Minister of Foreign Affairs Urmas Reinsalu (Isamaa) made a speech Wednesday at an open high-level virtual sitting of the United Nations Security Council (UNSC), addressing the pandemic and the challenges of sustaining peace, in which he raised the issue of the post-election demonstrations in Belarus.
Reinsalu said: "From the outset, please allow me to say few words about the very worrying situation in Belarus. The presidential elections in Belarus on Sunday cannot be considered free, fair and democratic. As a result we are now witnessing unprecedented nationwide protests and excessive use of force by the government. Let me underline that violent crackdown of peaceful protests is unacceptable."
The foreign minister added: "We call on Belarus to immediately end political repressions against the opposition, to avoid any further violence and to uphold respect for human rights."
In addition, Reinsalu spoke about the effects of COVID-19 on crisis hotspots where the pandemic puts an additional burden on already fragile situations.
"Estonia, together with other EU countries, has pledged its continued commitment to UN peacekeeping during the pandemic. We urge others, in particular large troop and financial contributors, to follow suit."
Reinsalu noted: "For peacebuilding and sustaining peace activities to be truly sustainable, we need political will and a strong sense of ownership from governments and local communities. Peacebuilding processes need to be inclusive, taking into account the views of local peacebuilders, especially women and youth that are often at the forefront of such activities as well as the ones most affected by the conflict."
The debate "Peacebuilding and Sustaining Peace: Pandemic and the Challenges of Sustaining Peace" was held as part of the Indonesian presidency of the United Nations Security Councli and also included as participants incumbent Secretary General of the UN Antonio Guterres and former UN secretary general Ban Ki-Moon.
Estonia holds a non-permanent UNSC seat, 2020-2021.
Elections in Belarus
After elections in Belarus on Sunday, August 9, large protests have been held in the city to demonstrate dissatisfaction against the sixth term of President Alexander Lukashenko.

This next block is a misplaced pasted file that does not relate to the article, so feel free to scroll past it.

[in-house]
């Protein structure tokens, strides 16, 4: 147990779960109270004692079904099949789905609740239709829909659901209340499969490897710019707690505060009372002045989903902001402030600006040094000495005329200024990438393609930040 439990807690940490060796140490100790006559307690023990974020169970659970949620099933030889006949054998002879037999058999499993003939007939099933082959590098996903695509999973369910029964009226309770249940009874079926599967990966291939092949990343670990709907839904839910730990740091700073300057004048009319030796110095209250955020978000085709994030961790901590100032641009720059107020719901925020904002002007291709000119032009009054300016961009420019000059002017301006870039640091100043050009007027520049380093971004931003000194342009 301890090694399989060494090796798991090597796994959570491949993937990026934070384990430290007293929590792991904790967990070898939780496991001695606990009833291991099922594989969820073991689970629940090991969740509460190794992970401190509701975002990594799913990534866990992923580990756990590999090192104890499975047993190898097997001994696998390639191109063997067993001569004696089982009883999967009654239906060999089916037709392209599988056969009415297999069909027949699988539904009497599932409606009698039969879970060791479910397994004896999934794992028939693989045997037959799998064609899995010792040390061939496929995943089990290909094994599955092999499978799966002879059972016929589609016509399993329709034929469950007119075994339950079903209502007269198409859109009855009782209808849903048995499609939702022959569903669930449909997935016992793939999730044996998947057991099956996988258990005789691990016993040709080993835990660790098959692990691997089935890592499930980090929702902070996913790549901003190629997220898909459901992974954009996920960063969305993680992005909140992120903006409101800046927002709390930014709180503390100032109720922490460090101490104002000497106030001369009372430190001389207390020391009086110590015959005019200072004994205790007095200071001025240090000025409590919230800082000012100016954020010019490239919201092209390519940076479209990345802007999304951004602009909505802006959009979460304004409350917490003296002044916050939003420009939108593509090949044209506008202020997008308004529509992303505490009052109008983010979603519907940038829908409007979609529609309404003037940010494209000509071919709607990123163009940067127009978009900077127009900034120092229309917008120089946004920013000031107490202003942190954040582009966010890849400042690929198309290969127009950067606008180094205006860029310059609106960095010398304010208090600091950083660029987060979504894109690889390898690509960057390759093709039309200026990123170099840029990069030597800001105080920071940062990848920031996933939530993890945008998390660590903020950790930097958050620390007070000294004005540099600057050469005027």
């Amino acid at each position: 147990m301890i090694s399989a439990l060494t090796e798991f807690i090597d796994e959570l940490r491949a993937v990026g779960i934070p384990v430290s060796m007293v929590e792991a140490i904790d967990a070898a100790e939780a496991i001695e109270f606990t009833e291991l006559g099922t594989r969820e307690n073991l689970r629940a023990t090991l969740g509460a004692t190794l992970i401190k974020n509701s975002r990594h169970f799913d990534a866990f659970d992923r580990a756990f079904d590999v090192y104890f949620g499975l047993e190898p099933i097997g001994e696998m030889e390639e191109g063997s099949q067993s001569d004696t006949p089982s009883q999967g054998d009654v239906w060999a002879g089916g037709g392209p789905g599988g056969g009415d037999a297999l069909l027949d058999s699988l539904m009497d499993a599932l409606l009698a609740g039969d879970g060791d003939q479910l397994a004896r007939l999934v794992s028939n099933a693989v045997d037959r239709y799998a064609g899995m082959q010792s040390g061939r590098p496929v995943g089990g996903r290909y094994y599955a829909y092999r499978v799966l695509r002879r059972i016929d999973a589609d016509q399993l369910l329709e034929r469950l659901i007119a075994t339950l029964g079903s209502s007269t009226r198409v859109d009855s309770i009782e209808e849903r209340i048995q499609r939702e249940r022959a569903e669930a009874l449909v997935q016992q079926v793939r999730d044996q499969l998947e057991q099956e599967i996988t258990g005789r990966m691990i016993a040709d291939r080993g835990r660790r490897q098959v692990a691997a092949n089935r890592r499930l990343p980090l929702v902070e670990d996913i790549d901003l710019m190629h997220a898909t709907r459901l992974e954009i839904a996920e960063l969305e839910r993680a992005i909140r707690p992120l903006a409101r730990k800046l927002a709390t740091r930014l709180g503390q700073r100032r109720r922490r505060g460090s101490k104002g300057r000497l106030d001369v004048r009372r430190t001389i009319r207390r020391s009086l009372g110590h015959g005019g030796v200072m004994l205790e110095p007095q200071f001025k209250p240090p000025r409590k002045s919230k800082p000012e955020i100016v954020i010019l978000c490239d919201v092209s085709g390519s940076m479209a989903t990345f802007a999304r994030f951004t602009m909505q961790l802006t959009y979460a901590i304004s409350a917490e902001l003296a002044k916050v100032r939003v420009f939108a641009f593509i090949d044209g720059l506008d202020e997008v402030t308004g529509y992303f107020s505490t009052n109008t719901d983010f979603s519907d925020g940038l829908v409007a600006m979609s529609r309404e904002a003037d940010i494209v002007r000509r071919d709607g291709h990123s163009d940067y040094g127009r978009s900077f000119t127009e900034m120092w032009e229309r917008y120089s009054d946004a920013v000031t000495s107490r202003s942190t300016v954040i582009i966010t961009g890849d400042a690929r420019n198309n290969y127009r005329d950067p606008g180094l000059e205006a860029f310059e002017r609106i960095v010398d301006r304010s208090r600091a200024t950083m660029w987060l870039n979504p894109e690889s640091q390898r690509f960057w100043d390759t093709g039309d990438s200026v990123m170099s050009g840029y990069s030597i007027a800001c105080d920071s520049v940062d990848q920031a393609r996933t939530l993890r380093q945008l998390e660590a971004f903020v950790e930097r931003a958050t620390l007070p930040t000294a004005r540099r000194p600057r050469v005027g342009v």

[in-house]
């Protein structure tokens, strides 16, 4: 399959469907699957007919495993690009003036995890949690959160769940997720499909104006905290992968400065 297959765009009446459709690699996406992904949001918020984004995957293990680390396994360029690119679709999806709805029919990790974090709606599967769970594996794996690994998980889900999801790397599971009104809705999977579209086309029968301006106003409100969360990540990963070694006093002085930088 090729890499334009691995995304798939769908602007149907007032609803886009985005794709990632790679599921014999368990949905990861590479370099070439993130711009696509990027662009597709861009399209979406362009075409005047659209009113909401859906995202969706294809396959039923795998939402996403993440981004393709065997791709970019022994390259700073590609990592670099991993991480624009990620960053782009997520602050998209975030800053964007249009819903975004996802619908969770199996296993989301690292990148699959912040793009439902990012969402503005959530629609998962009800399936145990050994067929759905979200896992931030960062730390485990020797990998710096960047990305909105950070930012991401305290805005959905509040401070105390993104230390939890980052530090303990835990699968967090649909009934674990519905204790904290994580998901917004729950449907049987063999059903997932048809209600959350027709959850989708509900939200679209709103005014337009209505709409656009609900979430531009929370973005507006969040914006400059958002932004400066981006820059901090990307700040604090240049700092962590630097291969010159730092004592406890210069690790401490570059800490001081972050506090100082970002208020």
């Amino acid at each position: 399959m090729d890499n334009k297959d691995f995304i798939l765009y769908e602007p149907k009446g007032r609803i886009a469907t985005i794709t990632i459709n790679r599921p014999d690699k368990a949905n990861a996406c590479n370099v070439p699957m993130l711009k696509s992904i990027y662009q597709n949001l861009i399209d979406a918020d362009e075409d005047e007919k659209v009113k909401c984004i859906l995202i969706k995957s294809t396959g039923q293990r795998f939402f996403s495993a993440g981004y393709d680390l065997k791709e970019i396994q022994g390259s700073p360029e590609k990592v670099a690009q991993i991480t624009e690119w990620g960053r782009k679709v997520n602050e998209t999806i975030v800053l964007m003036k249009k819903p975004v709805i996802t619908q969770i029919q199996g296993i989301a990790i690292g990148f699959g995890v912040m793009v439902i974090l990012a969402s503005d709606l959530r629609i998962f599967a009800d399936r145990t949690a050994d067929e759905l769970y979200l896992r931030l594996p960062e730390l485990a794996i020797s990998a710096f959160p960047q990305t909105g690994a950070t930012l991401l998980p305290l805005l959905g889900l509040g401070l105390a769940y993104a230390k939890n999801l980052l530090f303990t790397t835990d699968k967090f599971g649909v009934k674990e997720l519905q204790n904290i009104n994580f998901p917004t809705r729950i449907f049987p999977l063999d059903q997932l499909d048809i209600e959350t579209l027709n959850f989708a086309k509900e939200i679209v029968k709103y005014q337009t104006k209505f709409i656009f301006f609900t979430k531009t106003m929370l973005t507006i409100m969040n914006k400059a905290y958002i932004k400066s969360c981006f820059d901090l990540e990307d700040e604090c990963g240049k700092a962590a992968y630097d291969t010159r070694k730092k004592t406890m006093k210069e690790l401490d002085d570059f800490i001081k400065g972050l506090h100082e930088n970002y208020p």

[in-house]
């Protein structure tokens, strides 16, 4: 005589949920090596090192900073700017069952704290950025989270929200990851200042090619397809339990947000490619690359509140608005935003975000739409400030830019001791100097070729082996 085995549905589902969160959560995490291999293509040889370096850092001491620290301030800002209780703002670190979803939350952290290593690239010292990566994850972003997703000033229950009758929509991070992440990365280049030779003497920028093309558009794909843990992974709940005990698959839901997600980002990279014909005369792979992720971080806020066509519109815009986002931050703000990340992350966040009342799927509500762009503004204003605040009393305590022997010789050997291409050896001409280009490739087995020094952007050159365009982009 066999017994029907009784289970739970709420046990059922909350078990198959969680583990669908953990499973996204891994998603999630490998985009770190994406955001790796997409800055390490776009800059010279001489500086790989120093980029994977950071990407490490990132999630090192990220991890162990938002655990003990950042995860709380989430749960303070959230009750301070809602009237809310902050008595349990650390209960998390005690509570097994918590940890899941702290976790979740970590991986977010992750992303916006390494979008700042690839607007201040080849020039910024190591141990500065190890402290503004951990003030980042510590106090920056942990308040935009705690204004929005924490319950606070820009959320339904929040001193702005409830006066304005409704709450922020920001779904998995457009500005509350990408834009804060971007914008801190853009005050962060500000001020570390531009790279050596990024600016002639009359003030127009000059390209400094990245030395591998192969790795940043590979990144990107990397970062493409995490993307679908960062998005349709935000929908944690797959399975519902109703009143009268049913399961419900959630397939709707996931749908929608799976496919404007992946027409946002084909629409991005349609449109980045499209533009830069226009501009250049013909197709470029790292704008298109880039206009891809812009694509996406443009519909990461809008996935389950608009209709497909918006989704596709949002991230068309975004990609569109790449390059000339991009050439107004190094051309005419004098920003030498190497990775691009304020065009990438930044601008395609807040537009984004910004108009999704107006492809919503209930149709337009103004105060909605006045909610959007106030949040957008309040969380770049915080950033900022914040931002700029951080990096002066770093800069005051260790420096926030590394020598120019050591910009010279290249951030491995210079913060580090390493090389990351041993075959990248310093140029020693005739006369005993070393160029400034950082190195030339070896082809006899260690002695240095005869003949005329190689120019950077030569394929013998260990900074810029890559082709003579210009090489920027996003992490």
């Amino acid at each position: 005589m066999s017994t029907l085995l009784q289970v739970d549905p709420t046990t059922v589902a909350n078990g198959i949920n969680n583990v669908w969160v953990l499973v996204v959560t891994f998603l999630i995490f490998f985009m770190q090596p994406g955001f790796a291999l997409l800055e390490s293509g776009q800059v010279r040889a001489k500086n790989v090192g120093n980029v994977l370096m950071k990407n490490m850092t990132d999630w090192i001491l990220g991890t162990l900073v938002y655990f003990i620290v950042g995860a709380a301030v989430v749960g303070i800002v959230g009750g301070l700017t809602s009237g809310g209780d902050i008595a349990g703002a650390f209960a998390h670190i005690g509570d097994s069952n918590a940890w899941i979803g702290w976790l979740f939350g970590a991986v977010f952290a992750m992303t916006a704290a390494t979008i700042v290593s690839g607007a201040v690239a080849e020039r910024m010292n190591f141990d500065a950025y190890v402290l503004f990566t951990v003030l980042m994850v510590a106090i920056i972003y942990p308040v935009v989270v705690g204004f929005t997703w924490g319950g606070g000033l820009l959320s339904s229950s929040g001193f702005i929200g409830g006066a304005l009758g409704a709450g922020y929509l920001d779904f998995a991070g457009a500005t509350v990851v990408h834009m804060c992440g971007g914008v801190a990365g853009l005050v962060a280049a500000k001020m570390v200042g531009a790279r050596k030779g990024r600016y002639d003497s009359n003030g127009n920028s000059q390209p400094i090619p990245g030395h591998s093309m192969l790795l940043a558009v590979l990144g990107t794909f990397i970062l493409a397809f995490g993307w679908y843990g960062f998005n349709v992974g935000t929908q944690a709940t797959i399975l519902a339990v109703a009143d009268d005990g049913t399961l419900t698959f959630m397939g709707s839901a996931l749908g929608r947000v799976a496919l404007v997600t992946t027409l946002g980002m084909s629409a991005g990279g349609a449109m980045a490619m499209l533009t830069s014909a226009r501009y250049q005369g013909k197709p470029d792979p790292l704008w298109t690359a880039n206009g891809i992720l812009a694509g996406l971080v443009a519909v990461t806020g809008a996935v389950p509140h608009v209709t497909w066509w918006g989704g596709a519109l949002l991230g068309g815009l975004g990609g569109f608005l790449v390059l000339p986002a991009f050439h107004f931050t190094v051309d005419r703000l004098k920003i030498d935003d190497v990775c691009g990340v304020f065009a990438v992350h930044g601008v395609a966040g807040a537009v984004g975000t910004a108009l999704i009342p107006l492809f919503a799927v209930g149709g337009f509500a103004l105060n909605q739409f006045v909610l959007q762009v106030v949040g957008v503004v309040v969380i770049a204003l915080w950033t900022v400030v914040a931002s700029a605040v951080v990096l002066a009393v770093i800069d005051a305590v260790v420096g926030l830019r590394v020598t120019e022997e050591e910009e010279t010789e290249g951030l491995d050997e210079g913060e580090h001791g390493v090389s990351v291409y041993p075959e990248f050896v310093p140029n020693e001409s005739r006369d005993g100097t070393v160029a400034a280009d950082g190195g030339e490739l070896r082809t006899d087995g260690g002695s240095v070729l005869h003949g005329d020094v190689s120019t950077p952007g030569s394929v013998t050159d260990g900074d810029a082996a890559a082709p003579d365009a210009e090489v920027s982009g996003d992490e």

The Belarusian Central Election Commission said the results of the election showed Lukashenko, who has been in office since 1994, received 80.23 percent of the total votes with Tikhanovskaya winning only 9.9 percent. The results sparked protests across Belarus on Sunday night which saw clashes between police and protesters.
An exit poll conducted in Tallinn and 25 major cities in Europe showed large-scale support for opposition candidate Svetlana Tikhanovskaya among Belarusians living in Estonia, further legitimizing suspicions of vote-rigging.
After Belarusian authorities restricted internet access on Monday, ERR's Moscow correspondent Anton Aleksejev, currently in Minsk, told ETV's daily affairs show "Aktuaalne kaamera", via a phone call on Tuesday that journalists on the streets of Belarus' capital disappear because the authorities are restricting freedom of speech.
On August 11, the Estonian Ministry of Foreign Affairs summoned Vyacheslav Kachanov, the Ambassador of Belarus to the Republic of Estonia, to account in regard to the violent suppression of protests following the elections.
On August 12, the foreign ministers of eight Baltic and Nordic countries issued a joint statement condemning the violent suppression of protests after Lukashenko secured his sixth term as president of Belarus.
On the same day, the chairs of the foreign affairs committees of the Parliaments of Estonia, Latvia, Lithuania and Poland also called on Belarusian authorities to release all political prisoners as well as those illegitimately detained in the wake of the recent presidential elections in that country, and to initiate a social dialogue for much-expected changes. The full statement can be read here.
Editor: Kristjan Kallaste